‘Lest We Forget’
Scotland may be dragged into another major European war and none of us has even been asked about it.
Some estimates suggest that there may be up to 10,000 war memorials across Scotland.
It seems impossible to ascertain precise figures but it is generally accepted that over 150,000 Scots died in World War I. Over 50,000 Scots died in World War II. These numbers include both military personnel and civilians.
For some, Scottish independence is a constitutional given with profound historical roots - that in itself is sufficient cause to campaign for the return of all economic and legal responsibilities.
For others who perhaps accept that mediaeval treaties and declarations are not accorded the respect they once commanded, independence is the means to other ends: the eradication of poverty; the proper stewardship of land and resources; the right to decide the will of the Scottish people on a whole range of important issues, the gravest of which is the decision to wage war on another nation.
Right now, war threatens to engulf Europe yet again and Scots have no say in whether or not our children will be called upon to participate, as part of the UK Armed Forces.
This site is anti-war. We are not ‘pacifist’. (There are crucial differences but this is not the proper place to explore the nuances.) We believe that conflict is sometimes inevitable and that the concept of ‘a just war’ is a matter for legitimate debate. But we also believe that no such decision should be left in the hands of governments who cannot - for whatever reason - be honest with the citizenry about the need for war.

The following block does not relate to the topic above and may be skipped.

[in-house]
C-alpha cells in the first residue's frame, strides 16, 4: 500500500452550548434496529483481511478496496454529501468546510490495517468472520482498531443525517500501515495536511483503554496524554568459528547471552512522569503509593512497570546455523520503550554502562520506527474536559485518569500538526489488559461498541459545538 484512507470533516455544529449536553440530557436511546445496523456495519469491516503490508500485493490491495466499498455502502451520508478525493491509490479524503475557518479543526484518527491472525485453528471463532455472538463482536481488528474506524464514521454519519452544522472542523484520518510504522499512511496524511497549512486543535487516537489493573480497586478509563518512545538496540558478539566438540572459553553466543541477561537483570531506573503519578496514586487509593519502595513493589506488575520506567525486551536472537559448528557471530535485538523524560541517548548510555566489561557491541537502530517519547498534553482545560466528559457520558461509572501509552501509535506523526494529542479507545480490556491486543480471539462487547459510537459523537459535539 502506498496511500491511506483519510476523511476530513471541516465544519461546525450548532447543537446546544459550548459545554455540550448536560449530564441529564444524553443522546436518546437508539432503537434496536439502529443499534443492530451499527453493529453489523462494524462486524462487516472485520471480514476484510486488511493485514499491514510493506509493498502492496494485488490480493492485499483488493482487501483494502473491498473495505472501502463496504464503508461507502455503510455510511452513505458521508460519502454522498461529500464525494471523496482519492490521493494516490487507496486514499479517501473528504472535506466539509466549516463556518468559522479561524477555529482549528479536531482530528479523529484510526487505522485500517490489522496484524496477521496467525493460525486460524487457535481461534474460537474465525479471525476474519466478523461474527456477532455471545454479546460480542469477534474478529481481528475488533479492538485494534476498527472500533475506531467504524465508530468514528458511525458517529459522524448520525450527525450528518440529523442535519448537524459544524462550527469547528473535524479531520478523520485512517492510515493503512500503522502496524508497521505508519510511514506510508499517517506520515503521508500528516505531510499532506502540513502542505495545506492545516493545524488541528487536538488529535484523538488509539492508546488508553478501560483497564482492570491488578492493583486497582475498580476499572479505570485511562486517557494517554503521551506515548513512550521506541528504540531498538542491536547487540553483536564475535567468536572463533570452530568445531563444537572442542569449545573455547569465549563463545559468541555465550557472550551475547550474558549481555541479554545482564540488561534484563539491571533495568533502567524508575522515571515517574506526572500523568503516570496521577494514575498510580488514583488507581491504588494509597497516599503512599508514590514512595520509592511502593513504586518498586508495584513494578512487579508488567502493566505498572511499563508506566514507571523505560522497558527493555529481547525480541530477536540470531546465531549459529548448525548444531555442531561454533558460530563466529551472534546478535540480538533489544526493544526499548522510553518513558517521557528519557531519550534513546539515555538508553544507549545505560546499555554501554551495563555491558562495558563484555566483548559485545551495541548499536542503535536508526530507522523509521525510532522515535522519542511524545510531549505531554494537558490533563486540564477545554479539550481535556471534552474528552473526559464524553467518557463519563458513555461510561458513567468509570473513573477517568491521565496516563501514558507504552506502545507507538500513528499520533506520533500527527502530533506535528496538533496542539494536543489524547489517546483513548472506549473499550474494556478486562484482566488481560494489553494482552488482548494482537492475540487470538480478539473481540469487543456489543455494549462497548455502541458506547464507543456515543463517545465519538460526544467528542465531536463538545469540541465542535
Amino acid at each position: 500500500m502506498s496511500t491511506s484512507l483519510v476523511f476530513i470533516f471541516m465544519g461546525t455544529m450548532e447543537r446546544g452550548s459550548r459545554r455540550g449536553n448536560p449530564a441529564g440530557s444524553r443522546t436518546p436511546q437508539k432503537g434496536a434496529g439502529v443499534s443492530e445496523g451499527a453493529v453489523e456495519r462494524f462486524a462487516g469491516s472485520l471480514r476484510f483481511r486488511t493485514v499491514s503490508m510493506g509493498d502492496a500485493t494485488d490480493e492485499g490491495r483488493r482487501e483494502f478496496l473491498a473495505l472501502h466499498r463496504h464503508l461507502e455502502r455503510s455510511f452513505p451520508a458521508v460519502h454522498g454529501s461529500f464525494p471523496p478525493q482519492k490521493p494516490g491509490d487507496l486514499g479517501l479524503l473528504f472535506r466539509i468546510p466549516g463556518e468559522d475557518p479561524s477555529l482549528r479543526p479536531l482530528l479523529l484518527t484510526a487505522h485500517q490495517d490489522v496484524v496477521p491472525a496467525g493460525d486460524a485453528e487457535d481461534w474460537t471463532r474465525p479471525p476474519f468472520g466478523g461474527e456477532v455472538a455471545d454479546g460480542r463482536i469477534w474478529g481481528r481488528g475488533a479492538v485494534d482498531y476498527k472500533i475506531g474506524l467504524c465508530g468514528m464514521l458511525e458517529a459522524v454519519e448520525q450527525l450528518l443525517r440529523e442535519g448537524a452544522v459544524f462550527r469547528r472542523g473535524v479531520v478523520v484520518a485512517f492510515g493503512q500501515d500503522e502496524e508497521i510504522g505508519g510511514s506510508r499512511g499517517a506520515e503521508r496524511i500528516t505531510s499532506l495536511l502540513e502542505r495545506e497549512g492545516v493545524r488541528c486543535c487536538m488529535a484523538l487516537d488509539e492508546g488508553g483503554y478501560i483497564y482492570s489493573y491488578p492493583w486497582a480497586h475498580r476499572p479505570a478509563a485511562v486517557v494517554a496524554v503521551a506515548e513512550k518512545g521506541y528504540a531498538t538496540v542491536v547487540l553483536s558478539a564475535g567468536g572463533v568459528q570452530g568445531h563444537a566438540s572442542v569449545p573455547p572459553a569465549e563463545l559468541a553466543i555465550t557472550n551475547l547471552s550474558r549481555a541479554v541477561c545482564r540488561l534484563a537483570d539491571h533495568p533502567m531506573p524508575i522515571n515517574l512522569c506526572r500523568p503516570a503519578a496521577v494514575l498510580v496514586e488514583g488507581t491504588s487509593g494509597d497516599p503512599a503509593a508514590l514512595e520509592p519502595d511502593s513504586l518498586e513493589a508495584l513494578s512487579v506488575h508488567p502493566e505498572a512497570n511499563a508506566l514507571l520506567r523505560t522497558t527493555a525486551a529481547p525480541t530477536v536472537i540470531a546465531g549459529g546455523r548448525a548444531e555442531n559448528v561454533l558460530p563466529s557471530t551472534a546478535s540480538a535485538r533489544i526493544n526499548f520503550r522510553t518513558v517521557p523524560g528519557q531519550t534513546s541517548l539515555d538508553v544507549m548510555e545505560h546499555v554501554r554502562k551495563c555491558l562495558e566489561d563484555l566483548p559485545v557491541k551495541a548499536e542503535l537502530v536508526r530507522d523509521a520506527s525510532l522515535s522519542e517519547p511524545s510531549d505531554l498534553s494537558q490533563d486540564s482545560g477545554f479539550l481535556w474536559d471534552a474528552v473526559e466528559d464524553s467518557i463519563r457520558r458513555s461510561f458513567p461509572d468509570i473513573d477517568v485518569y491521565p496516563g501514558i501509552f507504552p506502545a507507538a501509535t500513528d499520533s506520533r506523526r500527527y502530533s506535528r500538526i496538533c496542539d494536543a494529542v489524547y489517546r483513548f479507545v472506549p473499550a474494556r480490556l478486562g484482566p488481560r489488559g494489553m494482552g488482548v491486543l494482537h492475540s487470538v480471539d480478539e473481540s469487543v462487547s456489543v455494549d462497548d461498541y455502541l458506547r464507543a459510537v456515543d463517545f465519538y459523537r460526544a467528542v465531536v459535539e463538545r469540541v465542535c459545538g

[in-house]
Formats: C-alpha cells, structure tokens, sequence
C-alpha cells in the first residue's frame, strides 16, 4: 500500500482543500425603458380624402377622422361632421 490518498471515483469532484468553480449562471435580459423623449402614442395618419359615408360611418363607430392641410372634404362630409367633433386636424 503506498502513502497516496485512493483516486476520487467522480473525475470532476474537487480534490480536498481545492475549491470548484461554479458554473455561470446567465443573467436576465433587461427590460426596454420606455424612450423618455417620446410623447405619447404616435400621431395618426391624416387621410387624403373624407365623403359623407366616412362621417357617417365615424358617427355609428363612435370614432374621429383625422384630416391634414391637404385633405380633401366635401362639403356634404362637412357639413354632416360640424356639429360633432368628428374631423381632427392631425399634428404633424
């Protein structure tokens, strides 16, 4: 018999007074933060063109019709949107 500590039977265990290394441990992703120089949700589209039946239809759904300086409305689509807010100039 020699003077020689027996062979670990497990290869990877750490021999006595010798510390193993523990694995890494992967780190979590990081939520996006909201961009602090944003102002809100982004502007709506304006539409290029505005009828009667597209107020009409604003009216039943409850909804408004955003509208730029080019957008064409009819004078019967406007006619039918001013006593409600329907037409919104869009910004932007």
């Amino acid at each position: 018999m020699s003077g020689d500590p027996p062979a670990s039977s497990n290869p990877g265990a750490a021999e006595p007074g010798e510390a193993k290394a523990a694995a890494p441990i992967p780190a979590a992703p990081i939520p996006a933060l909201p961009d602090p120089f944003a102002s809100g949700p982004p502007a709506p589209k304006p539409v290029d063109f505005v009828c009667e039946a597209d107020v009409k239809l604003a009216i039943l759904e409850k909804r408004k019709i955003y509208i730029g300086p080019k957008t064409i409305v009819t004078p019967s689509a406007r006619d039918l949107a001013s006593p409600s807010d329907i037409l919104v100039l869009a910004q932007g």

When we ask for detail we are given meaningless abstraction and sloganising (‘the war for democracy’, ‘standing up for freedom’ etc) or troubling silence which will be familiar to citizens who remember being subjected to casus belli via UK broadcasters on many occasions previously. Time and again, within living memory, UK forces have been sent to participate in major wars for reasons which were, at best, opaque and at worst, plain, provable/proven lies.
The truth about the current situation in Ukraine has been obscured amidst a propaganda exercise of unprecedented intensity during which any narrative contradicting that supplied by the British state via a compliant mainstream-media is suppressed. The censorship of opposition to war extends to the blanket-banning of any news outlets presenting the ‘opposition’ viewpoint.
In the current situation, for example, the best-known international broadcaster representing a Russian point of view (Russia Today - ‘RT’) is not available via British terrestrial channels. The great difference between the situation now and, say, the build-up to NATO’s bombing of Yugoslavia in 1999, or the invasion of Iraq in 2003, is that state propaganda must now vie with the phenomenal rise in social media activity. People can access real-time coverage of conflict via their mobile phones. Credible, professional alternative media sources have a growing presence on the ground, enabling first-hand testimony. And despite the desperate measures used to discredit such journalism with the crude use of so-called ‘fact-checkers’ (which are themselves established and funded by the same organisations who own the mainstream media outlets broadcasting the original lies/distortions) the salient facts behind major developments/incidents are becoming easier for citizens to confirm as a result of their own research and judgement. Simply being told by a NATO or UK/US government spokesperson that something ‘happened’ or ‘didn’t happen’ is no longer, for many, good enough.
It is not for us to solve the situation in Ukraine. But we can at least try to establish and understand the truth of what has happened and is ongoing. All the better to make informed decisions as and when the UK Government starts to soften up the public to expect, or even encourage, ‘boots on the ground’ in Ukraine, Poland, or anywhere else for that matter.